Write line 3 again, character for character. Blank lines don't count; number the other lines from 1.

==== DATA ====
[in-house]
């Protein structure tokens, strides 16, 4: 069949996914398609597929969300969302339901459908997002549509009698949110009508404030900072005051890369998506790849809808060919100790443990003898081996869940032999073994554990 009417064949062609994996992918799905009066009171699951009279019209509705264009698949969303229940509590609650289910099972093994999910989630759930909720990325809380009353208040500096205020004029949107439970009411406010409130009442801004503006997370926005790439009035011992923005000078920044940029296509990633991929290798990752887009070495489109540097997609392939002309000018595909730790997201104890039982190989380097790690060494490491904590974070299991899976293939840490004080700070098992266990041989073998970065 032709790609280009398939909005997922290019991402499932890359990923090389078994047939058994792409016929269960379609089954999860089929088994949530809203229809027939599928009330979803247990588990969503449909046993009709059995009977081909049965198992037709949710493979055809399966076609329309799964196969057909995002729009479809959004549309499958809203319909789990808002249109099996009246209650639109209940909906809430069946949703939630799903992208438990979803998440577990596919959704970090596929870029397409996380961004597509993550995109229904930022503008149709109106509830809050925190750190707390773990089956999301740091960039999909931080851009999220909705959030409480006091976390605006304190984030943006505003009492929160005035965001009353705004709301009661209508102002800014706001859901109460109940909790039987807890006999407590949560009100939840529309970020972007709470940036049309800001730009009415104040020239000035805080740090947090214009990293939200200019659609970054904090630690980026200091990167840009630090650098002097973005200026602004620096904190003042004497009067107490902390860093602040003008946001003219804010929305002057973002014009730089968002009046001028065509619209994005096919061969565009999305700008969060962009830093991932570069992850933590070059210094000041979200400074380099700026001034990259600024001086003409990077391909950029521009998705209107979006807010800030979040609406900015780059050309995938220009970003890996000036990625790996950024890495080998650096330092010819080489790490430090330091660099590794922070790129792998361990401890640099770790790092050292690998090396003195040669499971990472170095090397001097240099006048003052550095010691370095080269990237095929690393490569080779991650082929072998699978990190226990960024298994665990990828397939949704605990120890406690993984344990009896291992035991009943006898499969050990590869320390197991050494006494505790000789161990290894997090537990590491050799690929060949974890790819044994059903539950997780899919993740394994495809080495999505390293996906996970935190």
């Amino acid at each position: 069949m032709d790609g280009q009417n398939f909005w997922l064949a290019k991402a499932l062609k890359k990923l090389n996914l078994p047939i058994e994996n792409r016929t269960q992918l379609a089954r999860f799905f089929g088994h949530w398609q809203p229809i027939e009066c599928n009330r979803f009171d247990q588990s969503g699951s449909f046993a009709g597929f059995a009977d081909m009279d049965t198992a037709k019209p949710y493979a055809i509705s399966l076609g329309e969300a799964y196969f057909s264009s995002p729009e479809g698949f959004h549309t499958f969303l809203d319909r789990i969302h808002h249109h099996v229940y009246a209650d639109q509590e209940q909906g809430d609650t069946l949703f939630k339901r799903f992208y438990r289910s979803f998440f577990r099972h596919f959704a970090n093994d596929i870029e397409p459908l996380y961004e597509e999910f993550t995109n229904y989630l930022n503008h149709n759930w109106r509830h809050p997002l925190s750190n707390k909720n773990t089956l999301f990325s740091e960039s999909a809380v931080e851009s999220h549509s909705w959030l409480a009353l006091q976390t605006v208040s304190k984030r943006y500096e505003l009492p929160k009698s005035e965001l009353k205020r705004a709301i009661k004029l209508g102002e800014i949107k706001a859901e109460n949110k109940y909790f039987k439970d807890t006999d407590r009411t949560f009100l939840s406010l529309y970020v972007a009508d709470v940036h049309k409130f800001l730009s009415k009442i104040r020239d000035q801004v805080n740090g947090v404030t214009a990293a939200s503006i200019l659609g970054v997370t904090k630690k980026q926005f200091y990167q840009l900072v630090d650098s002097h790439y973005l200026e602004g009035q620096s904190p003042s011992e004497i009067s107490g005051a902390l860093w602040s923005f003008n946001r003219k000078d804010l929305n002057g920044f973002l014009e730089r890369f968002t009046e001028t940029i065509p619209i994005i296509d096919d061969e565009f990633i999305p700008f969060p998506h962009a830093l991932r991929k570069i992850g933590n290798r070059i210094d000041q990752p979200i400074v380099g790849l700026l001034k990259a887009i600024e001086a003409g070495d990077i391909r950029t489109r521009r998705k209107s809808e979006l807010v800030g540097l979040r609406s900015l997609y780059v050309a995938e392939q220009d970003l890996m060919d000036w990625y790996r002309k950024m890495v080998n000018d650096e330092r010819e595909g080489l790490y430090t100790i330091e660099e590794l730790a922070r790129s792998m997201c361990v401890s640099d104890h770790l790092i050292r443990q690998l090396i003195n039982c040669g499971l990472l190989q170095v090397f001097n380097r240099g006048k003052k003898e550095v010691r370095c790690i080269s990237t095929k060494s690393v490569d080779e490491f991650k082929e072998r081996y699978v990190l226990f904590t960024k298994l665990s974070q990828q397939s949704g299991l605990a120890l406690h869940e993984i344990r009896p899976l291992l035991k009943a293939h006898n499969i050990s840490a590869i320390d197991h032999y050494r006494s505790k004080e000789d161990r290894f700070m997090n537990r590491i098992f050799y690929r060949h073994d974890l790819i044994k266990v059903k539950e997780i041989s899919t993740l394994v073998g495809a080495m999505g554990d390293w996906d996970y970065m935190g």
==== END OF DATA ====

């Amino acid at each position: 069949m032709d790609g280009q009417n398939f909005w997922l064949a290019k991402a499932l062609k890359k990923l090389n996914l078994p047939i058994e994996n792409r016929t269960q992918l379609a089954r999860f799905f089929g088994h949530w398609q809203p229809i027939e009066c599928n009330r979803f009171d247990q588990s969503g699951s449909f046993a009709g597929f059995a009977d081909m009279d049965t198992a037709k019209p949710y493979a055809i509705s399966l076609g329309e969300a799964y196969f057909s264009s995002p729009e479809g698949f959004h549309t499958f969303l809203d319909r789990i969302h808002h249109h099996v229940y009246a209650d639109q509590e209940q909906g809430d609650t069946l949703f939630k339901r799903f992208y438990r289910s979803f998440f577990r099972h596919f959704a970090n093994d596929i870029e397409p459908l996380y961004e597509e999910f993550t995109n229904y989630l930022n503008h149709n759930w109106r509830h809050p997002l925190s750190n707390k909720n773990t089956l999301f990325s740091e960039s999909a809380v931080e851009s999220h549509s909705w959030l409480a009353l006091q976390t605006v208040s304190k984030r943006y500096e505003l009492p929160k009698s005035e965001l009353k205020r705004a709301i009661k004029l209508g102002e800014i949107k706001a859901e109460n949110k109940y909790f039987k439970d807890t006999d407590r009411t949560f009100l939840s406010l529309y970020v972007a009508d709470v940036h049309k409130f800001l730009s009415k009442i104040r020239d000035q801004v805080n740090g947090v404030t214009a990293a939200s503006i200019l659609g970054v997370t904090k630690k980026q926005f200091y990167q840009l900072v630090d650098s002097h790439y973005l200026e602004g009035q620096s904190p003042s011992e004497i009067s107490g005051a902390l860093w602040s923005f003008n946001r003219k000078d804010l929305n002057g920044f973002l014009e730089r890369f968002t009046e001028t940029i065509p619209i994005i296509d096919d061969e565009f990633i999305p700008f969060p998506h962009a830093l991932r991929k570069i992850g933590n290798r070059i210094d000041q990752p979200i400074v380099g790849l700026l001034k990259a887009i600024e001086a003409g070495d990077i391909r950029t489109r521009r998705k209107s809808e979006l807010v800030g540097l979040r609406s900015l997609y780059v050309a995938e392939q220009d970003l890996m060919d000036w990625y790996r002309k950024m890495v080998n000018d650096e330092r010819e595909g080489l790490y430090t100790i330091e660099e590794l730790a922070r790129s792998m997201c361990v401890s640099d104890h770790l790092i050292r443990q690998l090396i003195n039982c040669g499971l990472l190989q170095v090397f001097n380097r240099g006048k003052k003898e550095v010691r370095c790690i080269s990237t095929k060494s690393v490569d080779e490491f991650k082929e072998r081996y699978v990190l226990f904590t960024k298994l665990s974070q990828q397939s949704g299991l605990a120890l406690h869940e993984i344990r009896p899976l291992l035991k009943a293939h006898n499969i050990s840490a590869i320390d197991h032999y050494r006494s505790k004080e000789d161990r290894f700070m997090n537990r590491i098992f050799y690929r060949h073994d974890l790819i044994k266990v059903k539950e997780i041989s899919t993740l394994v073998g495809a080495m999505g554990d390293w996906d996970y970065m935190g």